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Tennessee Shines – 8/7 – Dylan LeBlanc / Sarah Shook & the Disarmers / Ismay

August 7 @ 7:00 pm

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Dylan LeBlanc is a singer-songwriter and multi-instrumentalist who often finds himself flirting with the edge — or “dancing on a razor,” as he calls it — as it is all he has ever known. A verdict vagabond since he was a little boy tossed between Texas, Louisiana and Alabama, LeBlanc thrives on the precipice, never staying in one place for too long. It is that nomadic spirit that drew him not only to a life as a touring musician, but also to the beast that titles his newest record: ‘Coyote.’

LeBlanc says he has always related to the insatiable, scavenging nature of the wily coyote. Much like the animal, LeBlanc is a wanderer who knows when to trust his instincts, musically and otherwise. It is a spiritual kinship that runs deep, but he credits one particularly hair-raising face-to-face instance with solidifying his bond with the animal.

LeBlanc was in Austin, Texas, climbing the face of a 100-foot cliff, gambling with Mother Nature’s good graces as he pulled himself up by tree branches. Once he reached the top, all that laid ahead of him was a lush treeline. There was a breath of stillness, then the sound of a thunderous rustling that drew closer and closer to him. In a blink, LeBlanc watched as a frenzied raccoon came speeding out of the treeline, trailed by an animal that stopped and stared at him with striking intensity: a coyote.

“We’re looking at each other dead in the eyes…and I’m saying — out loud — ‘If it’s you or me, I am going to kick you off the side of this cliff. I’m not going down.’ It was intense, this human-animal moment,” LeBlanc recalls. “I’ve never forgotten that… he was just trying to survive and so was I.”

‘Coyote’ is LeBlanc’s first self-produced release, boasting a cherry-picked lineup of what he calls “killer session players,” such as drummer Fred Eltringham (Ringo Starr, Sheryl Crow), pianist Jim “Moose” Brown (Bob Seger), and bass player Seth Kaufman (Lana Del Rey). Though ‘Coyote’ covers familiar ground for LeBlanc of living on the edge of danger and its many consequences, the record is both autobiographical and a concept album built around the character of Coyote, a man on the run.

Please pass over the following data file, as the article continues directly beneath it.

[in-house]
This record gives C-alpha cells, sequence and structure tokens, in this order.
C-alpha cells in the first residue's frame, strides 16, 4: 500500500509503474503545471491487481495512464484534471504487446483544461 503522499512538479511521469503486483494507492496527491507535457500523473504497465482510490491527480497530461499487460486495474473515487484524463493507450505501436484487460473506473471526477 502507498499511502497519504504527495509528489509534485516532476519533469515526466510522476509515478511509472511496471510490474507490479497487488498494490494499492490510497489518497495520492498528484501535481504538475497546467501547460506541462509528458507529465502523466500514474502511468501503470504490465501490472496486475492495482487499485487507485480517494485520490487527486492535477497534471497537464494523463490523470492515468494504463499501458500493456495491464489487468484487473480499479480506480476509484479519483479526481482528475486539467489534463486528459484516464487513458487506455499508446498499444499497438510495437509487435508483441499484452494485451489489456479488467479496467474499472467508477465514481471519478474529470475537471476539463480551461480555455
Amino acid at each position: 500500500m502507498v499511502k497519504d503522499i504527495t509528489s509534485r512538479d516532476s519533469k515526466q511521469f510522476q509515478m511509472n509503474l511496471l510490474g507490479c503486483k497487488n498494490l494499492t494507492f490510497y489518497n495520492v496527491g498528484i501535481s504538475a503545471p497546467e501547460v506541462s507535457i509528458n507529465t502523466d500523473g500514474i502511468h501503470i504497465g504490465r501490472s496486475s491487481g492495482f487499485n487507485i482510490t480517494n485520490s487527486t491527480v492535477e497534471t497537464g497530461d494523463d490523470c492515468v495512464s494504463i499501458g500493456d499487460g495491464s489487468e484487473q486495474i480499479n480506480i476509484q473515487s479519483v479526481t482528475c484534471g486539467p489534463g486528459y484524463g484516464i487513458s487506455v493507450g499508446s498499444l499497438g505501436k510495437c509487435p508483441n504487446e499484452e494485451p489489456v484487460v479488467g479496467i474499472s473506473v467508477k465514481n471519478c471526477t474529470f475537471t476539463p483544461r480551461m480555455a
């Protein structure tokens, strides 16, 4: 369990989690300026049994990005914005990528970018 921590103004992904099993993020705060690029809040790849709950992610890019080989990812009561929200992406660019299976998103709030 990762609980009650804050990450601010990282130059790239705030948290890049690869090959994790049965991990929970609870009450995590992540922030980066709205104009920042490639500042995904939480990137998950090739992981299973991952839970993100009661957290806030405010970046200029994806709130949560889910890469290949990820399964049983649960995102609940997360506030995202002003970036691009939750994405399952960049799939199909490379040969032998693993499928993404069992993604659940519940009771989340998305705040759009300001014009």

The story of ‘Coyote’ progresses linearly, opening with the dizzyingly declarative, strings-heavy title track which details Coyote’s arrival and quick departure as he crosses the border and gets involved with drug cartels. The trouble builds and dark waters rise until track six, “No Promises Broken,” a soaring, against-all-odds love song that marks when Coyote meets a girl, and his luck begins to change for the better. The song tells of how love heals, and places emphasis on lovers remaining open while maintaining their own freedoms, as LeBlanc believes that true devotion does not equal possession. He says that though both Coyote and his love each faced adversity, the hand of destiny put them on the same path and bound them together before they ever met:

“‘No Promises Broken’ is an honest love song about two people who come from the same troubled past, and fate intertwines them together. It’s about acknowledging that there will be hard times ahead, but vowing to stick it out without making promises to each other that they know they can’t keep.”

“Wicked Kind” delves into Coyote’s addiction and warns of ever-present temptation looming on the horizon, and the restraint it takes for him to look away. The LP closes with “The Outside,” the title of which LeBlanc says is meant to be literal, as Coyote is outside of prison walls at last. With boundless slide guitar and skittish keys, it paints a haunting, desert highway vignette of Coyote fighting off lingering ghosts that breed a hesitance so potent that Coyote has to adjust his perspective and remind himself that he is free — the fight is over.

LeBlanc has seen shades of a life not unlike the character of Coyote. He, too, strayed from the straight and narrow and sparred with managing anger in his adolescence. Just as the brutal truth of “Hate” describes that the most gnarled parts of Coyote were molded by his harrowing experiences, it is something LeBlanc feels is universal, as hate does not discriminate.